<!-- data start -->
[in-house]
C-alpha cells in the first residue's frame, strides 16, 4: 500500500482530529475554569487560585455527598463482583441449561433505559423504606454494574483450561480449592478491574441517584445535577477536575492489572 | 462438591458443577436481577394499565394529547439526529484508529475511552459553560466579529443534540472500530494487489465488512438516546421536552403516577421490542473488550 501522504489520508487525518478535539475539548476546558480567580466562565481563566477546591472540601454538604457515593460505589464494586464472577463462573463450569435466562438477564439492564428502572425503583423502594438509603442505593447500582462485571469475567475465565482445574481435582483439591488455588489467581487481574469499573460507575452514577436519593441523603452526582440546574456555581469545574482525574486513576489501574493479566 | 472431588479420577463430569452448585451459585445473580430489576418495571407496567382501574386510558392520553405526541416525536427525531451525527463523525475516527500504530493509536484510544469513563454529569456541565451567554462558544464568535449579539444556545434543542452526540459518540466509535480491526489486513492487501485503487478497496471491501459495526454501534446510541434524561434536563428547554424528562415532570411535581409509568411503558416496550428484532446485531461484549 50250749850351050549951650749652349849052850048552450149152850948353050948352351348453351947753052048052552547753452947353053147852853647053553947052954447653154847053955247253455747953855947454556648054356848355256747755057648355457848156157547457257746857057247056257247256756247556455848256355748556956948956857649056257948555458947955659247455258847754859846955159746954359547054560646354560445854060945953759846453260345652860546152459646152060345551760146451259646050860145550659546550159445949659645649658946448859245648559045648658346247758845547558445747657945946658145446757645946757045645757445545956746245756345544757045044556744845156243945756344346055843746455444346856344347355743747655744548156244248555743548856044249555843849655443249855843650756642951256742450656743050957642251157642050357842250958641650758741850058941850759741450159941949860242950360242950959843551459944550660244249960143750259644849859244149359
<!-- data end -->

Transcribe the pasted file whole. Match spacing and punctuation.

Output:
[in-house]
C-alpha cells in the first residue's frame, strides 16, 4: 500500500482530529475554569487560585455527598463482583441449561433505559423504606454494574483450561480449592478491574441517584445535577477536575492489572 | 462438591458443577436481577394499565394529547439526529484508529475511552459553560466579529443534540472500530494487489465488512438516546421536552403516577421490542473488550 501522504489520508487525518478535539475539548476546558480567580466562565481563566477546591472540601454538604457515593460505589464494586464472577463462573463450569435466562438477564439492564428502572425503583423502594438509603442505593447500582462485571469475567475465565482445574481435582483439591488455588489467581487481574469499573460507575452514577436519593441523603452526582440546574456555581469545574482525574486513576489501574493479566 | 472431588479420577463430569452448585451459585445473580430489576418495571407496567382501574386510558392520553405526541416525536427525531451525527463523525475516527500504530493509536484510544469513563454529569456541565451567554462558544464568535449579539444556545434543542452526540459518540466509535480491526489486513492487501485503487478497496471491501459495526454501534446510541434524561434536563428547554424528562415532570411535581409509568411503558416496550428484532446485531461484549 50250749850351050549951650749652349849052850048552450149152850948353050948352351348453351947753052048052552547753452947353053147852853647053553947052954447653154847053955247253455747953855947454556648054356848355256747755057648355457848156157547457257746857057247056257247256756247556455848256355748556956948956857649056257948555458947955659247455258847754859846955159746954359547054560646354560445854060945953759846453260345652860546152459646152060345551760146451259646050860145550659546550159445949659645649658946448859245648559045648658346247758845547558445747657945946658145446757645946757045645757445545956746245756345544757045044556744845156243945756344346055843746455444346856344347355743747655744548156244248555743548856044249555843849655443249855843650756642951256742450656743050957642251157642050357842250958641650758741850058941850759741450159941949860242950360242950959843551459944550660244249960143750259644849859244149359